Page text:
During election season, we hear a great deal about “following our consciences” and the need for conscience formation. The U.S. bishops offer their guide to faithful citizenship so that the principles of Catholic social teaching might inform our election day decisions, and a number of organizations similarly put out a range of voting guides.
But with the cacophony of voices that arise each election cycle, each telling us how we should be viewing things and which way to vote, it can become overwhelming to form our consciences in the midst of so much confusion.
The witness of the saints
Since conscience is the ability to make a correct moral judgment about the rightness or wrongness of a particular action, it makes sense that so much emphasis is placed on its formation. As Catholics, we know we are not able to make correct judgments without being formed — our intellects have been darkened by sin, and even our ability to discern the natural law written on our hearts has been fundamentally compromised.
We need help in learning how to distinguish between good and evil actions, so that we may “follow faithfully what [we] know to be just and right” (CCC 1778).
Fortunately, the Catholic faith has not left us helpless in this matter. As our loving mother, the church has a rich teaching tradition by which we form our conscience.
This formation includes following the light of “reason,” “the Word of God,” “the gifts of the Holy Spirit,” and “the authoritative teaching of the Church” (CCC 1785).
We can also be “aided by the witness or advice of others” (CCC 1785), and we have no more beautiful witness to turn to than the saints.
The witness of the saints is especially helpful when it comes to exemplifying the interconnectedness of all of Catholic social teaching, from the fundamental right to life to the preferential option for the poor.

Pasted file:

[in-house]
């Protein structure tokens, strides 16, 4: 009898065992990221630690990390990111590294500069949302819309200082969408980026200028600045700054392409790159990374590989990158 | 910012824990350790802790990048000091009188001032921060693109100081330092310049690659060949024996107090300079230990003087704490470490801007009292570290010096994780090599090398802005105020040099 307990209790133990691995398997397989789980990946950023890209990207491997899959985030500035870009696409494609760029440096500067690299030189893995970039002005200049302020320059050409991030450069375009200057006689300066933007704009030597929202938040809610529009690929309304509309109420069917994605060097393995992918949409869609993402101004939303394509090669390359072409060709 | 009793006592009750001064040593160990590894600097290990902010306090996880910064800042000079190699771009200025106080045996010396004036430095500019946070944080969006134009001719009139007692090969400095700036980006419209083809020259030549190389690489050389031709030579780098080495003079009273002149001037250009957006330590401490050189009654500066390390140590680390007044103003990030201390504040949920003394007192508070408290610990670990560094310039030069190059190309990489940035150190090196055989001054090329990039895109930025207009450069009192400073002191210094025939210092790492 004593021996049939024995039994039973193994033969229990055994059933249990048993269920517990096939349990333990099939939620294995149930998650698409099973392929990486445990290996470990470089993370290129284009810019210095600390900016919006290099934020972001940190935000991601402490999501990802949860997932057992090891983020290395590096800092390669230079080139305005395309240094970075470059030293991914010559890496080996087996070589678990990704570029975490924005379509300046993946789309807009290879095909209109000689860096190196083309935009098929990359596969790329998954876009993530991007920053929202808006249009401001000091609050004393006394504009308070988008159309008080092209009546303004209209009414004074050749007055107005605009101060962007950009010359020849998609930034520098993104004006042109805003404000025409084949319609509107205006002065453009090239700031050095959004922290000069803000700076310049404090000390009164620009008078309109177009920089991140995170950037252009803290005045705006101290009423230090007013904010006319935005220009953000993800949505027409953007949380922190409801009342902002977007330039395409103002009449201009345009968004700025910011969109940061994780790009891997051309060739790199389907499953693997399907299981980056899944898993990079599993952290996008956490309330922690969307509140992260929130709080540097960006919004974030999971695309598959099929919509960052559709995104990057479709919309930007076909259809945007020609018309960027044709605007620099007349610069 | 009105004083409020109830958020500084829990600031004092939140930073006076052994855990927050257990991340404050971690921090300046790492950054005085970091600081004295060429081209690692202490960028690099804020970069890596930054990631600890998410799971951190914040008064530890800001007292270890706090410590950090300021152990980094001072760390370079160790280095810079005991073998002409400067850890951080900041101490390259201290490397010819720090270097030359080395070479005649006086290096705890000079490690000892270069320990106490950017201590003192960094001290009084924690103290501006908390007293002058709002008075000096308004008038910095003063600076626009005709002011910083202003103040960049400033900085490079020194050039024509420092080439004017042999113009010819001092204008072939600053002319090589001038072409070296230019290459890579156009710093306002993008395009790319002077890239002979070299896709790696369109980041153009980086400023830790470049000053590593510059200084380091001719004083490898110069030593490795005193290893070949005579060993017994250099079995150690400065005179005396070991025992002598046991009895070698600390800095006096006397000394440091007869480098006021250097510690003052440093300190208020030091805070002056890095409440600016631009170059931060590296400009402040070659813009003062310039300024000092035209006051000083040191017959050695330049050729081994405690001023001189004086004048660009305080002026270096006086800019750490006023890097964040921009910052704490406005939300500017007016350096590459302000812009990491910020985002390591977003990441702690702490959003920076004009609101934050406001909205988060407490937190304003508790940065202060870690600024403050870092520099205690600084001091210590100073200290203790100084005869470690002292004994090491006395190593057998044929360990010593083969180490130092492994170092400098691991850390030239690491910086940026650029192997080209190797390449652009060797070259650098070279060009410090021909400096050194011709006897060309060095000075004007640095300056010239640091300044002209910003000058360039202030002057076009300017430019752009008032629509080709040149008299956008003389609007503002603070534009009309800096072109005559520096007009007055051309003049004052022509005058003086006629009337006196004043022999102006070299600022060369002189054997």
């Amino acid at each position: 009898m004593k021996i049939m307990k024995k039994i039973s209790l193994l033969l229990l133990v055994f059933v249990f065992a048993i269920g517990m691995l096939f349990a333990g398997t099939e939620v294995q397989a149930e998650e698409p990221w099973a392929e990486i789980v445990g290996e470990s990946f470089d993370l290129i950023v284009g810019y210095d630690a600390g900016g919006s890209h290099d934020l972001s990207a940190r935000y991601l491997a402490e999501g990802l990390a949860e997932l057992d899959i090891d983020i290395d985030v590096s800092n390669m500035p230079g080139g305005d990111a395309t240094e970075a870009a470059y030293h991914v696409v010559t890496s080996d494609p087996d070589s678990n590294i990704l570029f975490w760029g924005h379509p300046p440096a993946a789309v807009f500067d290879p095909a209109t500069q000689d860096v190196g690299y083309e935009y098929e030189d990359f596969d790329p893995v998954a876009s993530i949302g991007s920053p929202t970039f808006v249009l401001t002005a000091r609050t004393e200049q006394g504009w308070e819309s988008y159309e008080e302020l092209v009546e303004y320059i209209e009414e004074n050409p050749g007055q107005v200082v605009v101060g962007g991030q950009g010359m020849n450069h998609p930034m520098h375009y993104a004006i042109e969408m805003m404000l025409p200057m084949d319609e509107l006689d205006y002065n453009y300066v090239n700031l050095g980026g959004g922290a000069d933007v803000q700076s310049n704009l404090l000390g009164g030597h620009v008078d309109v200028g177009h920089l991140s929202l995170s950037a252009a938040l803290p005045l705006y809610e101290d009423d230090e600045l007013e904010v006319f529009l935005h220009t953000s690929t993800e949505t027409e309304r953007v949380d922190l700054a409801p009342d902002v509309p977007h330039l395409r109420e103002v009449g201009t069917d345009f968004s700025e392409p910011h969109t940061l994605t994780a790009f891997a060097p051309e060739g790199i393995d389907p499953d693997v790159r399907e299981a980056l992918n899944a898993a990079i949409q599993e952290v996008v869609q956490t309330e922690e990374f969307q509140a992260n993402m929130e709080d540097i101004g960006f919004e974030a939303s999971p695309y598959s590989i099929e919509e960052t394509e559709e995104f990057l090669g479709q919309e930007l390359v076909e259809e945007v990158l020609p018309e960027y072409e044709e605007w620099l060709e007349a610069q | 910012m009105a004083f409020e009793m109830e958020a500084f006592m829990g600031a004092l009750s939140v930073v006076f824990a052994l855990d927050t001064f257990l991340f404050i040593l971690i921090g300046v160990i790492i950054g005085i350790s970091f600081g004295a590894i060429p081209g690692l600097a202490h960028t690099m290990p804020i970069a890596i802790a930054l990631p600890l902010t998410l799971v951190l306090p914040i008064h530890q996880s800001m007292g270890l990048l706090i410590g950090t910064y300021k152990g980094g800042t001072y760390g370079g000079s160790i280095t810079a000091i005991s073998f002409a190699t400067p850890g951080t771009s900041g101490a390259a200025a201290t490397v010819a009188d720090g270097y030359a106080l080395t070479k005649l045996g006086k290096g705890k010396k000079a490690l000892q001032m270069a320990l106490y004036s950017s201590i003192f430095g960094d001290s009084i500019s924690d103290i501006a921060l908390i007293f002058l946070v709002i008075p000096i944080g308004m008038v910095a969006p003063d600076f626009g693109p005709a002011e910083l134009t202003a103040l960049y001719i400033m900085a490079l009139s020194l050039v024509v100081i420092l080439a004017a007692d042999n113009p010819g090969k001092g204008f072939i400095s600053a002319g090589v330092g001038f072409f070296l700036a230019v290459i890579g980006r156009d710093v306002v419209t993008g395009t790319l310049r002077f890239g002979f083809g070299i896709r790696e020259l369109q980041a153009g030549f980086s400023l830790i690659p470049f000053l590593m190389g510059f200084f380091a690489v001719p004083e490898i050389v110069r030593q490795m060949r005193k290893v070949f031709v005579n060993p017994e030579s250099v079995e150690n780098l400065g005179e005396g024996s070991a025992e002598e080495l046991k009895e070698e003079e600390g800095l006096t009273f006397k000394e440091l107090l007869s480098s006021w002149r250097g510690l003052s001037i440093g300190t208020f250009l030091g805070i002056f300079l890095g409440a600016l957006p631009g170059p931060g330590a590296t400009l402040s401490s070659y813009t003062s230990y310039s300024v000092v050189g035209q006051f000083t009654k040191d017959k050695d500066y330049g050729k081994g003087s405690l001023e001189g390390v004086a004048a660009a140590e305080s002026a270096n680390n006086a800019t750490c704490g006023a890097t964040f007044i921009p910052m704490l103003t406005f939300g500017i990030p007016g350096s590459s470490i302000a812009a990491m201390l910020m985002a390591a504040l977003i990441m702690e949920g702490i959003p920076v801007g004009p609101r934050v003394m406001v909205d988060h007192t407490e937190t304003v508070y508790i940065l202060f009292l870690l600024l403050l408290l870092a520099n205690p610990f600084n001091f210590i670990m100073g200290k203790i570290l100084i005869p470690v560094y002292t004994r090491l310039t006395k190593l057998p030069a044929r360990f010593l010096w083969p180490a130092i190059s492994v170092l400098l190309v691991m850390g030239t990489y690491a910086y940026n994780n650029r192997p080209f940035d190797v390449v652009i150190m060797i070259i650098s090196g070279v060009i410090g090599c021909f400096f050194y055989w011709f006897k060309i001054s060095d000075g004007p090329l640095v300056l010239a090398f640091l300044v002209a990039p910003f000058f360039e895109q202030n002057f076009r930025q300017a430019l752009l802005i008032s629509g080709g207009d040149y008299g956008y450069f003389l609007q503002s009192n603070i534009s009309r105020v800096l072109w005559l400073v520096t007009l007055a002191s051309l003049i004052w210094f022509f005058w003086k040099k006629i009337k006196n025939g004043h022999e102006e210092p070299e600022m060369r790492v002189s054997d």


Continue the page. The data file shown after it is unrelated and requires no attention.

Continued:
Mother Teresa, model
The recent canonization of Mother Teresa of Kolkata brings to mind her powerful witness in living out the Gospel most fully. She embodied the corporal works of mercy by loving and serving the poorest of the poor and caring for lepers in the slums of Kolkata, and her entire life was a model of the “preferential option for the poor” we are called to uphold.
At the same time, St. Teresa gave witness to the fundamental right to life that every person possesses, by virtue of their God-given dignity. In numerous speeches, including the 1994 National Prayer Breakfast, St. Teresa made headlines by calling abortion “a war against the child, a direct killing of the innocent child, murder by the mother herself.” She asked how we could be surprised “when we hear of murders, of killings, of wars, of hatred. If a mother can kill her own child, what is left but for us to kill each other?”
As she rightly noted, “any country that accepts abortion is not teaching its people to love, but to use any violence to get what they want,” and for these reasons, the “spiritual poverty” of abortion is “the worst poverty and the most difficult to overcome,” far worse than the material poverty to which Mother Teresa daily attended.
Far from seeing a divide between helping the poor and upholding the right to life of every person, St. Teresa saw truly that the failure to defend the very right to exist of the most vulnerable among us is simultaneously an abject failure to serve the poor in any lasting way. Our moral obligation to care for the poor begins with protecting their right to live.
By forming our consciences in the light of the church and the witnesses of her saints, we form our ability to judge concrete situations rightly and to live out our faith, in the voting booth and beyond.
Mary Jane O’Brien is the business manager of the Minnesota Catholic Conference. She holds a master of arts in Catholic studies from the University of St. Thomas.